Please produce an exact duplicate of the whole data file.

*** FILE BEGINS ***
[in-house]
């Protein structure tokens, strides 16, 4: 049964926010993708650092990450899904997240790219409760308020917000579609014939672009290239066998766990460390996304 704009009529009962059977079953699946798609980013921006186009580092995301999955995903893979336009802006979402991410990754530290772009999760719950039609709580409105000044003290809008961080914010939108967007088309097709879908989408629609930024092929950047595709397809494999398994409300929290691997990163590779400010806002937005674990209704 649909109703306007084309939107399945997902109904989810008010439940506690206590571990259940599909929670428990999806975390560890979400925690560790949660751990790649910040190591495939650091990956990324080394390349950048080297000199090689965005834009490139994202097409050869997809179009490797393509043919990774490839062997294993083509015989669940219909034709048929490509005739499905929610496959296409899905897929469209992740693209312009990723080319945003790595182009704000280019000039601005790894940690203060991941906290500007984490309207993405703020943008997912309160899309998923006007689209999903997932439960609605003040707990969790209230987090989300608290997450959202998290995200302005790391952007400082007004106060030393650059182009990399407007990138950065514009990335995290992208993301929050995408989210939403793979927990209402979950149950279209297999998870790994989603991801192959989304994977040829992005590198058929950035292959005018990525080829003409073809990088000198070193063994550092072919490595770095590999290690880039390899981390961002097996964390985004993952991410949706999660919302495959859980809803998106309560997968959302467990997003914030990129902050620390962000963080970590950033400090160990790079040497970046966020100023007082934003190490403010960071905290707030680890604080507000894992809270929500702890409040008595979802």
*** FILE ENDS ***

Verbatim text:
[in-house]
């Protein structure tokens, strides 16, 4: 049964926010993708650092990450899904997240790219409760308020917000579609014939672009290239066998766990460390996304 704009009529009962059977079953699946798609980013921006186009580092995301999955995903893979336009802006979402991410990754530290772009999760719950039609709580409105000044003290809008961080914010939108967007088309097709879908989408629609930024092929950047595709397809494999398994409300929290691997990163590779400010806002937005674990209704 649909109703306007084309939107399945997902109904989810008010439940506690206590571990259940599909929670428990999806975390560890979400925690560790949660751990790649910040190591495939650091990956990324080394390349950048080297000199090689965005834009490139994202097409050869997809179009490797393509043919990774490839062997294993083509015989669940219909034709048929490509005739499905929610496959296409899905897929469209992740693209312009990723080319945003790595182009704000280019000039601005790894940690203060991941906290500007984490309207993405703020943008997912309160899309998923006007689209999903997932439960609605003040707990969790209230987090989300608290997450959202998290995200302005790391952007400082007004106060030393650059182009990399407007990138950065514009990335995290992208993301929050995408989210939403793979927990209402979950149950279209297999998870790994989603991801192959989304994977040829992005590198058929950035292959005018990525080829003409073809990088000198070193063994550092072919490595770095590999290690880039390899981390961002097996964390985004993952991410949706999660919302495959859980809803998106309560997968959302467990997003914030990129902050620390962000963080970590950033400090160990790079040497970046966020100023007082934003190490403010960071905290707030680890604080507000894992809270929500702890409040008595979802």